The United States has long sought a full and constructive relationship with Russia. Following the dissolution of the Soviet Union in 1991, the United States adopted a bipartisan strategy to facilitate cooperation on global issues and promote foreign investment and trade. The United States supported Russia’s integration into European and global institutions and a deepened bilateral partnership in security cooperation to reinforce the foundations of stability and predictability. In response to the Russian violation in 2014 of Ukraine's sovereignty and territorial integrity, however, the United States downgraded the bilateral political and military relationship and suspended the Bilateral Presidential Commission, a body jointly founded in 2009 by the United States and Russia to promote cooperation between the two countries. In addition to aggressive acts in Georgia and Ukraine, Russia has also sought to use information operations which appear to be designed to weaken core institutions in the West such as NATO and the EU, and to cast doubt on the integrity of our democratic systems. Russia’s method is not to advance ideas to compete with ours, but to undermine and question all narratives, creating confusion and diverting attention from Moscow’s own actions. The United States has sought to deter further Russian intervention through the projection of strength and unity with U.S. allies, and by building resilience and reducing vulnerability among allies facing Russian pressure and coercion. The United States maintains cooperation with Russia to address pressing global challenges in areas where U.S. core national security interests align, including nonproliferation, nuclear and other weapons of mass destruction (WMD) security, preventing atrocities and humanitarian crises, and combatting violent extremism and terrorism. The long-term goal of the United States is to see Russia become a constructive stakeholder in the global community. The United States seeks to nurture historically strong ties with the Russian people and civil society.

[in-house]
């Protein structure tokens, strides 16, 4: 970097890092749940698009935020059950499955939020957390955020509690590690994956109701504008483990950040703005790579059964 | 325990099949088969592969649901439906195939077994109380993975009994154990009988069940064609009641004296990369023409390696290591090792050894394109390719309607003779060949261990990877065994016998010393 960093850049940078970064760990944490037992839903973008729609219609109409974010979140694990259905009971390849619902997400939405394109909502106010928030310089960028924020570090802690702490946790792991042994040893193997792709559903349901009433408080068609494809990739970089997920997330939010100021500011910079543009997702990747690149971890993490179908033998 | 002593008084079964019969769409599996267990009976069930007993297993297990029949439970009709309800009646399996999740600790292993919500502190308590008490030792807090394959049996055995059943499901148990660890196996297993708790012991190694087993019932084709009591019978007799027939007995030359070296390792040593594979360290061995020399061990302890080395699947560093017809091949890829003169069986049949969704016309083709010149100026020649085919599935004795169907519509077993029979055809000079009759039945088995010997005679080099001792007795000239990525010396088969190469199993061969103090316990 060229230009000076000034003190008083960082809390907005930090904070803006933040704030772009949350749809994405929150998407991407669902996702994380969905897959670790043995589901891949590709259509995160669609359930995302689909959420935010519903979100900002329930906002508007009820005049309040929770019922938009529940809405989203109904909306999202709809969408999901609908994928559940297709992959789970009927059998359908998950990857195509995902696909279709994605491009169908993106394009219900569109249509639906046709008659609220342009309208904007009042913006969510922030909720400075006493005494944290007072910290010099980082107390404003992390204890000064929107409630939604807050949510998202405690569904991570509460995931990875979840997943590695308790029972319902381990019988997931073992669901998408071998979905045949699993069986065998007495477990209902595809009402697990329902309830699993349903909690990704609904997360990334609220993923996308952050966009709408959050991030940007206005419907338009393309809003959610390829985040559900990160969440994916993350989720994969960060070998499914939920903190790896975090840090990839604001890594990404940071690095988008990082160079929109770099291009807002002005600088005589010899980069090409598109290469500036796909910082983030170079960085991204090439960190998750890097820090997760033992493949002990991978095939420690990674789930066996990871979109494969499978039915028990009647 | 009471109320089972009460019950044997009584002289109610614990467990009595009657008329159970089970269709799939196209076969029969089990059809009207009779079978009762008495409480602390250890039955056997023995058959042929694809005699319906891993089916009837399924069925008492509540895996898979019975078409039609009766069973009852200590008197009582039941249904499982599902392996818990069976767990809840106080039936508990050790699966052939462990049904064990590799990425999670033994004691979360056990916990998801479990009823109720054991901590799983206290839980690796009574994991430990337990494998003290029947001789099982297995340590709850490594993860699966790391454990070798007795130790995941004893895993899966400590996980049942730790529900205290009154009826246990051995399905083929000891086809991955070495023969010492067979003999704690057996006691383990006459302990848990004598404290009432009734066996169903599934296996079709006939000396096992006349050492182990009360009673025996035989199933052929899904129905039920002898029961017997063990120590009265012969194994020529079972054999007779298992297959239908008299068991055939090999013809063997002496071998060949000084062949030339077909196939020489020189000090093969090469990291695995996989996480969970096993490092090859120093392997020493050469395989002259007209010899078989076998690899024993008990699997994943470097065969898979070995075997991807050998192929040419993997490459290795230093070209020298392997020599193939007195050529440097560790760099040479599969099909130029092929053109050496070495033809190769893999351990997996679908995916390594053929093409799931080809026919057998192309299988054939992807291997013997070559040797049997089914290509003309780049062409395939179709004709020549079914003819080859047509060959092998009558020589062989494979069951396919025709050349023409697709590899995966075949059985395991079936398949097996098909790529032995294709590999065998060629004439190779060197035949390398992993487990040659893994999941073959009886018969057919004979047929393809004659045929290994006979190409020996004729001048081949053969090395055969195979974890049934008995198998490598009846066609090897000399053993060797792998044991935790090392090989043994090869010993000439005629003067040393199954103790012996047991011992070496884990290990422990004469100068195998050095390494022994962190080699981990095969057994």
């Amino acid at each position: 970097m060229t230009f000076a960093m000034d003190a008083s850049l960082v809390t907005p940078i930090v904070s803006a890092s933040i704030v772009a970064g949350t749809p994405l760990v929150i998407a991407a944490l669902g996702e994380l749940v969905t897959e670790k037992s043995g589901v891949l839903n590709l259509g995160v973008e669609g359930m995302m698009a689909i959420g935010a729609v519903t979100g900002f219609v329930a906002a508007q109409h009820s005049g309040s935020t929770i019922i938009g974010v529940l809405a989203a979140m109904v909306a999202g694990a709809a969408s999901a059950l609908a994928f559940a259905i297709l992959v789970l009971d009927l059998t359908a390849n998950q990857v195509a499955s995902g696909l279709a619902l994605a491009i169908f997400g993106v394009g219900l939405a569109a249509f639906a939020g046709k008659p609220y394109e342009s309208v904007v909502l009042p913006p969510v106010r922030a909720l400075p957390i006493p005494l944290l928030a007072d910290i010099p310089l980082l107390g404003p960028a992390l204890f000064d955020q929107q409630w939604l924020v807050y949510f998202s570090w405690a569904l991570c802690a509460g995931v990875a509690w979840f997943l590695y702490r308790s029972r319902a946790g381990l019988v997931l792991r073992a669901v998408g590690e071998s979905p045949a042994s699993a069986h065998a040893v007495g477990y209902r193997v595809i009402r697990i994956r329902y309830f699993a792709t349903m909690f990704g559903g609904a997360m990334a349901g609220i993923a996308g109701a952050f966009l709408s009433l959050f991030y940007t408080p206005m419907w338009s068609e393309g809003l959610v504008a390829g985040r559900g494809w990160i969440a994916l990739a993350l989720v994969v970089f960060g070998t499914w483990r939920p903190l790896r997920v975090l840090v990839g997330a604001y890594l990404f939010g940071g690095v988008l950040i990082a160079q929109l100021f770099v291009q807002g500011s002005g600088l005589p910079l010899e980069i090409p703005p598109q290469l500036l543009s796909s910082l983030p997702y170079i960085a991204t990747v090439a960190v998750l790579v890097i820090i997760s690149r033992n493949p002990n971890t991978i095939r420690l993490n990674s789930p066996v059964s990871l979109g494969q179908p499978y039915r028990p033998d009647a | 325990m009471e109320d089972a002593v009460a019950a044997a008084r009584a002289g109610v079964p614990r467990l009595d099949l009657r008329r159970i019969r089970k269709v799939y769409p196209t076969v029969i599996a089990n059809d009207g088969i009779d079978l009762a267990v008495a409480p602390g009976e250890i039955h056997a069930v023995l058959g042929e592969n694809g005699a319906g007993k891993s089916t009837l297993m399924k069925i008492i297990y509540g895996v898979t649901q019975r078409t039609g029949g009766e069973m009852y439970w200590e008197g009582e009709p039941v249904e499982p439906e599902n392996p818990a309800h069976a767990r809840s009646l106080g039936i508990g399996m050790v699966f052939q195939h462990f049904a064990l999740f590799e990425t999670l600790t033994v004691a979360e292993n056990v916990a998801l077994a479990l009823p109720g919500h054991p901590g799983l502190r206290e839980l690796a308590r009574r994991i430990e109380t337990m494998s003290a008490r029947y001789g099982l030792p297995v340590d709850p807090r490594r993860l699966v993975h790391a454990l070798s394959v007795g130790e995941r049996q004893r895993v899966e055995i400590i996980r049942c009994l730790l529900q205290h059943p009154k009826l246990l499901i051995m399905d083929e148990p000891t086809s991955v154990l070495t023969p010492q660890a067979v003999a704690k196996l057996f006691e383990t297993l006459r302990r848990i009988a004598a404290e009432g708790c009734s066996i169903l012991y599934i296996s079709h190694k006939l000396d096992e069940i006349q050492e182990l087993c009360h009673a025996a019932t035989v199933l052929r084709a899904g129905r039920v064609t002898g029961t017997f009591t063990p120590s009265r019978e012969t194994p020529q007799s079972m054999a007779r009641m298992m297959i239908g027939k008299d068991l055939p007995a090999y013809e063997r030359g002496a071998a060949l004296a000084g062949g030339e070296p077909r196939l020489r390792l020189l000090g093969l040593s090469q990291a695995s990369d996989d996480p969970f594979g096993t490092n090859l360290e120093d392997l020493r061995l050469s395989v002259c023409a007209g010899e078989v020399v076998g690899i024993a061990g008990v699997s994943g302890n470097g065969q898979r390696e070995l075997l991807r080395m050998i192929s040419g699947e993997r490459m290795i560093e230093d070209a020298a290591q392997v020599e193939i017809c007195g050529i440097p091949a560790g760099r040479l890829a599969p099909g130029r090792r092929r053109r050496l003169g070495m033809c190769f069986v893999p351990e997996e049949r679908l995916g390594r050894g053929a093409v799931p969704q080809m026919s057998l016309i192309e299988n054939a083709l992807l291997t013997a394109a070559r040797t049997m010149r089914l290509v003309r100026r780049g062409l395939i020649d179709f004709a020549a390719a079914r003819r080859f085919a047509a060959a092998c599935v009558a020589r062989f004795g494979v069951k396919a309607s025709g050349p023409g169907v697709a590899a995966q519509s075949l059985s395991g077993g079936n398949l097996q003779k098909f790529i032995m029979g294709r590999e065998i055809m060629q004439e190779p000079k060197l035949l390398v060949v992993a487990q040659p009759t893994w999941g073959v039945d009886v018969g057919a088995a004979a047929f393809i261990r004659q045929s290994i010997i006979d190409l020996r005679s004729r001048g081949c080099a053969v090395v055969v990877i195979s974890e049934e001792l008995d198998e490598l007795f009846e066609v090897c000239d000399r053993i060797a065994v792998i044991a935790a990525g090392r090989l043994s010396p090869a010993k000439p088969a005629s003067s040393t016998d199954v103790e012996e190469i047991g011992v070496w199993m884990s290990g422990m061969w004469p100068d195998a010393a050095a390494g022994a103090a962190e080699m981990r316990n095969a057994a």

Bilateral Economic Relations